HONG KONG — The summit meeting at Crawford between Chinese President Jiang Zemin and U.S. President George W. Bush should usher in a period of relative stability in Chinese-American relations. While unexpected developments — such as the air collision last year off the Chinese coast — cannot be ruled out, it is likely that they will be handled in such a way as to avert a new crisis.

China was eager to ensure that everything went well, since it was Jiang’s last official visit to the United States before he steps down to make way for younger leaders. Among the steps taken to ensure the meeting’s success were the promulgation of regulations regarding the control of dual-use biological agents and chemicals, the extension of temporary biotech import rules to allow the continued importation of gene-modified soybeans from the United States and the release of Ngawang Sangdrol, the longest serving female political prisoner in Tibet.

In a background briefing for the press days before the meeting, American officials said issues that the U.S. would bring up are the “traditional” ones of “nonproliferation (of weapons of mass destruction), human rights, trade,” while the Chinese side would bring up Taiwan. In addition, of course, Iraq and North Korea were also on the agenda.

While Taiwan, human rights and trade will no doubt continue to generate differences between the two sides, it is likely that nonproliferation will become more manageable as an issue, because China has recently taken steps to control the export of sensitive, dual-use materials and technology.

In August, while Deputy Secretary of State Richard Armitage was visiting, China promulgated regulations governing export controls on missiles and missile-related items and technologies, a move greatly welcomed by the U.S. This month, China followed up with regulations on the control of dual-use biological agents as well as certain chemicals and related equipment and technologies.

Thus, together with regulations on the control of nuclear dual-use items and technologies promulgated in 1998, China finally has in place measures to control the export of materials and technology that could lead to the proliferation of nuclear, biological and chemical weapons as well as their delivery systems.

While the timing of the promulgation of these regulations was no doubt connected with Jiang’s visit to the U.S., the seriousness with which China has handled these measures suggests that Beijing is finally convinced that nonproliferation is not only in America’s interest, but in China’s interest as well.

In fact, in a speech in Texas the day before the summit, Jiang put cooperation with the U.S. to prevent the spread of weapons of mass destruction at the top of the list of things that need to be done, followed by maintaining peace and stability on the Korean Peninsula and in South Asia and the Middle East.

Vice Foreign Minister Wang Guangya, in a long article published in the People’s Daily on Oct. 16, set out China’s position on the issues of nonproliferation. He wrote: “China knows full well its international responsibility on the nonproliferation issue. China has long adopted strict measures both on the management of sensitive items and technologies at home and on export control, and it has constantly improved such measures in light of the changing situation.”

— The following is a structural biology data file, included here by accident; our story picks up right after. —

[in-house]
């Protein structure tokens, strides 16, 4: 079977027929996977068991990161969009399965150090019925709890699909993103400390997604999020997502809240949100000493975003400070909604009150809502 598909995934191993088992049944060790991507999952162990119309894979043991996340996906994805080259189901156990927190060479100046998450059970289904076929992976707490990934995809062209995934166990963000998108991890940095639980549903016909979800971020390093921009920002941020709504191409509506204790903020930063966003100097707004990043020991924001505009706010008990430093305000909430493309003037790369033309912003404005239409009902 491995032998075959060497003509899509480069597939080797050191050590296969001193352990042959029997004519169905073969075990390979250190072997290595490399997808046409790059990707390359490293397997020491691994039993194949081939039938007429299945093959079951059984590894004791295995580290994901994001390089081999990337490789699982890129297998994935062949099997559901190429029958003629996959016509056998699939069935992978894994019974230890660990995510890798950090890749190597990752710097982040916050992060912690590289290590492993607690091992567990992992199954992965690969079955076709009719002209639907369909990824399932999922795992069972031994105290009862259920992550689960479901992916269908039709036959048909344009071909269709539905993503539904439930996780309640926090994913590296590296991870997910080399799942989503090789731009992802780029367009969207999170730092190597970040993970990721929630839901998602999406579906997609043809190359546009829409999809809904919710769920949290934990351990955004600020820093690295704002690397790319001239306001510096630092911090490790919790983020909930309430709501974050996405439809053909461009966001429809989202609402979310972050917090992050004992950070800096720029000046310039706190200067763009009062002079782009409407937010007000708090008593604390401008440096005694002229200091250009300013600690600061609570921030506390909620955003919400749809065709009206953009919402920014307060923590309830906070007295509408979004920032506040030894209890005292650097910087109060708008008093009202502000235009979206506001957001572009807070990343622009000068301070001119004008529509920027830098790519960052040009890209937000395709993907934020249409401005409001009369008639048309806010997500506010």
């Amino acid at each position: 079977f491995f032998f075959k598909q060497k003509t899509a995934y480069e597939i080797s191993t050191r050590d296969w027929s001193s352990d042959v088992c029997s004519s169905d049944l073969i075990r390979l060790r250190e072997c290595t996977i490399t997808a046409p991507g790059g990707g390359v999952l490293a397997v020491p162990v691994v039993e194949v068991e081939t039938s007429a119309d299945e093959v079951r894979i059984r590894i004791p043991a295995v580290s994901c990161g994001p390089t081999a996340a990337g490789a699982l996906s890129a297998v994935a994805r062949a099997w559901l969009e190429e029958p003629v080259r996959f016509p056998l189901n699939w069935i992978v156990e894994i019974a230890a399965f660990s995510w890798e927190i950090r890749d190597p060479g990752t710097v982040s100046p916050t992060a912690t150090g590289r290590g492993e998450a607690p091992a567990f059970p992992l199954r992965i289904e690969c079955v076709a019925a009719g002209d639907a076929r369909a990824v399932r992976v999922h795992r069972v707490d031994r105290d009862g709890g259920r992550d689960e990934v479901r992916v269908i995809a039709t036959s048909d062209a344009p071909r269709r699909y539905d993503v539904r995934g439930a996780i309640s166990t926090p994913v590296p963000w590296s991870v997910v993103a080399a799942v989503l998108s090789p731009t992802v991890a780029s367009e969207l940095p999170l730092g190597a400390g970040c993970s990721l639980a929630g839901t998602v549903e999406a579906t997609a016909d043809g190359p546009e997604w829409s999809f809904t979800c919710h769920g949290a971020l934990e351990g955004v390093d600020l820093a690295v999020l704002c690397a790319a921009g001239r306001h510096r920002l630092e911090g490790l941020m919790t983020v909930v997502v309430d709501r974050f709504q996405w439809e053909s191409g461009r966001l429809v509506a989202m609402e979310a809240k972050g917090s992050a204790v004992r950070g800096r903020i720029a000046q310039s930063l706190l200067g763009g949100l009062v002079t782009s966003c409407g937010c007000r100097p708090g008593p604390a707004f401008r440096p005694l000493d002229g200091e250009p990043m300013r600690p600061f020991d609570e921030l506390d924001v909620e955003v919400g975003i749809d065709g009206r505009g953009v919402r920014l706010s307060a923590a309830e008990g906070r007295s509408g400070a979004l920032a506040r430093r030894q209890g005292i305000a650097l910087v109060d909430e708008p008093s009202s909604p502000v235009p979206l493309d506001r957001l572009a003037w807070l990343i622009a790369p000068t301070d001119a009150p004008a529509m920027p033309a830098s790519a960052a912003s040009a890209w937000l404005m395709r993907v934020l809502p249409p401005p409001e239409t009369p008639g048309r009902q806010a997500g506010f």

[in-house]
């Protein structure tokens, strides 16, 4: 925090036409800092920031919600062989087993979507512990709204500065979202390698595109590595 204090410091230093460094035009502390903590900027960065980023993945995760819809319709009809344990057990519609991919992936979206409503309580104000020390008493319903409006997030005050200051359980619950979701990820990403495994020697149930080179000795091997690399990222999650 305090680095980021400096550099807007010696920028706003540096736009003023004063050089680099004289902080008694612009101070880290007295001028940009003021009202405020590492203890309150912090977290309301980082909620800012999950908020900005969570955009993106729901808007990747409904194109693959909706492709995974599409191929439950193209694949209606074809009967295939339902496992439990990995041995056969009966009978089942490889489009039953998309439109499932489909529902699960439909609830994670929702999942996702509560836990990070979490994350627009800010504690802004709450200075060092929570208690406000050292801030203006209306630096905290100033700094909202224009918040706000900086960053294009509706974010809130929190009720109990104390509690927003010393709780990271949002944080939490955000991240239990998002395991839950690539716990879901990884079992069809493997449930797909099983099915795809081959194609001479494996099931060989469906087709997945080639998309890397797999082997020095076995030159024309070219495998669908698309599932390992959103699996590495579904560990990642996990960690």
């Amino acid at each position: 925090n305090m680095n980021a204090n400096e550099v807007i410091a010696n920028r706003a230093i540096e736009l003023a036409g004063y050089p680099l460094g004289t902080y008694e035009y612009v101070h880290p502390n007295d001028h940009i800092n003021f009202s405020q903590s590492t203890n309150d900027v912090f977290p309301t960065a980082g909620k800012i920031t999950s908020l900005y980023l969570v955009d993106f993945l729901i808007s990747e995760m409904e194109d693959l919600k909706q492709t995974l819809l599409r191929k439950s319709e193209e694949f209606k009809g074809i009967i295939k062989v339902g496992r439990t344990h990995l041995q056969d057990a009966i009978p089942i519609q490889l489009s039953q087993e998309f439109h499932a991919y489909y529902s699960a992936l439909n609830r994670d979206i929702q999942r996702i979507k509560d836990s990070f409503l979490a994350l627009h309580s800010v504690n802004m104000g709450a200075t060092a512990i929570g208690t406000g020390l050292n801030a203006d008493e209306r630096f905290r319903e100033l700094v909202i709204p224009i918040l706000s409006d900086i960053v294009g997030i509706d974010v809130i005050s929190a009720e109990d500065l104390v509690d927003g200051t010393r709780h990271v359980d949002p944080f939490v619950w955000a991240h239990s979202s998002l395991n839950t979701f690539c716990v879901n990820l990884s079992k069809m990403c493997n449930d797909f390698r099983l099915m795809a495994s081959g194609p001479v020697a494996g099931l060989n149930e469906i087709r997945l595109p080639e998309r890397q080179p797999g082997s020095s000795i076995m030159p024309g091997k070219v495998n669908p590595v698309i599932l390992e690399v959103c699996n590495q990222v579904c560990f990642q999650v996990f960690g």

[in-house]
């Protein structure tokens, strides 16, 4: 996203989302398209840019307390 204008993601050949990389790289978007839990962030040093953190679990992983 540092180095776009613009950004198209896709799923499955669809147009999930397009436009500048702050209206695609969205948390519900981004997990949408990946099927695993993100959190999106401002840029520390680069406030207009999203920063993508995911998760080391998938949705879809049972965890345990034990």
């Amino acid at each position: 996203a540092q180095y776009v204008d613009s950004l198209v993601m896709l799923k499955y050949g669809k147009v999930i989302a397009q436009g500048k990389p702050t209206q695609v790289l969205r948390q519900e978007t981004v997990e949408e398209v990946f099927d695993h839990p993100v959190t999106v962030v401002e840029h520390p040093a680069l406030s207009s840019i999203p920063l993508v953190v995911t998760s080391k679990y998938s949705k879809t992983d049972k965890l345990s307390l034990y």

If so, why is it that the U.S. has, time and again, accused China of violating nonproliferation agreements?

Wang provides an answer. “For a rather long period in the past, China followed a central planning system with its economy dominated by state-owned enterprises, and the state relied mainly on administrative measures in import and export management,” he said, adding that such administrative measures were “effective under the then-historical conditions.”

But with the country moving toward a market system, administrative measures no longer worked. “With the deepening of reform and China’s opening up,” Wang wrote, “tremendous changes have taken place in the domestic economy and foreign trade. The original management model is becoming less effective in meeting the requirements of the current situation, and needs to be transformed into a system based on legal means.”

If we read between the lines, Wang seems to be saying that the central government found that its writs were not being faithfully carried out across the country, especially by organizations that had been told to become profit-makers — virtually every unit. Companies with a military connection, or possibly even research organizations, were not obeying orders disseminated by Beijing.

Of course, having laws and regulations in place doesn’t necessarily mean that there will be no future incidents, but it does mean that the central government is in a better position to control and, if necessary, punish violators of these regulations. The earnestness of the Chinese efforts suggests that nonproliferation issues will no longer be the problem they were in the past. Jiang’s successor should, to that extent at least, find the U.S.-China relationship more manageable.

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